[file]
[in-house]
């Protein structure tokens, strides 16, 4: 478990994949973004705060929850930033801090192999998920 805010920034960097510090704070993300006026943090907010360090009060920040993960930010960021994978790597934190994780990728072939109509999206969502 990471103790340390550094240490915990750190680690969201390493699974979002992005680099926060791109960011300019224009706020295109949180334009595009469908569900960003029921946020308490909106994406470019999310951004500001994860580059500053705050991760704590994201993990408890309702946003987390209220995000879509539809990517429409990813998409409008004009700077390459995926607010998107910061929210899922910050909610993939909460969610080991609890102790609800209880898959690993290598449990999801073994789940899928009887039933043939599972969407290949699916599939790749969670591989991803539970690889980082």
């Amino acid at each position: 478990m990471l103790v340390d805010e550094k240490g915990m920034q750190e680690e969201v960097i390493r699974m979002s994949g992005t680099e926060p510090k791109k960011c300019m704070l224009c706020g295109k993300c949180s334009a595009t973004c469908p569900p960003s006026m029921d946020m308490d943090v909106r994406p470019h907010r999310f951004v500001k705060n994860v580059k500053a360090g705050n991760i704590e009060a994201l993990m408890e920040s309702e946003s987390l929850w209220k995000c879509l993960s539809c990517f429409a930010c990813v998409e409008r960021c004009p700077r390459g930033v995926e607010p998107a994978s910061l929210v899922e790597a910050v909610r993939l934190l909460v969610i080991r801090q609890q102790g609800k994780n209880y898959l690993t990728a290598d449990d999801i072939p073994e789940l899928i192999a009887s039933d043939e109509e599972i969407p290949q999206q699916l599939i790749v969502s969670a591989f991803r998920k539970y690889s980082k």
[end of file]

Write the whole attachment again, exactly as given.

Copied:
[in-house]
């Protein structure tokens, strides 16, 4: 478990994949973004705060929850930033801090192999998920 805010920034960097510090704070993300006026943090907010360090009060920040993960930010960021994978790597934190994780990728072939109509999206969502 990471103790340390550094240490915990750190680690969201390493699974979002992005680099926060791109960011300019224009706020295109949180334009595009469908569900960003029921946020308490909106994406470019999310951004500001994860580059500053705050991760704590994201993990408890309702946003987390209220995000879509539809990517429409990813998409409008004009700077390459995926607010998107910061929210899922910050909610993939909460969610080991609890102790609800209880898959690993290598449990999801073994789940899928009887039933043939599972969407290949699916599939790749969670591989991803539970690889980082």
């Amino acid at each position: 478990m990471l103790v340390d805010e550094k240490g915990m920034q750190e680690e969201v960097i390493r699974m979002s994949g992005t680099e926060p510090k791109k960011c300019m704070l224009c706020g295109k993300c949180s334009a595009t973004c469908p569900p960003s006026m029921d946020m308490d943090v909106r994406p470019h907010r999310f951004v500001k705060n994860v580059k500053a360090g705050n991760i704590e009060a994201l993990m408890e920040s309702e946003s987390l929850w209220k995000c879509l993960s539809c990517f429409a930010c990813v998409e409008r960021c004009p700077r390459g930033v995926e607010p998107a994978s910061l929210v899922e790597a910050v909610r993939l934190l909460v969610i080991r801090q609890q102790g609800k994780n209880y898959l690993t990728a290598d449990d999801i072939p073994e789940l899928i192999a009887s039933d043939e109509e599972i969407p290949q999206q699916l599939i790749v969502s969670a591989f991803r998920k539970y690889s980082k």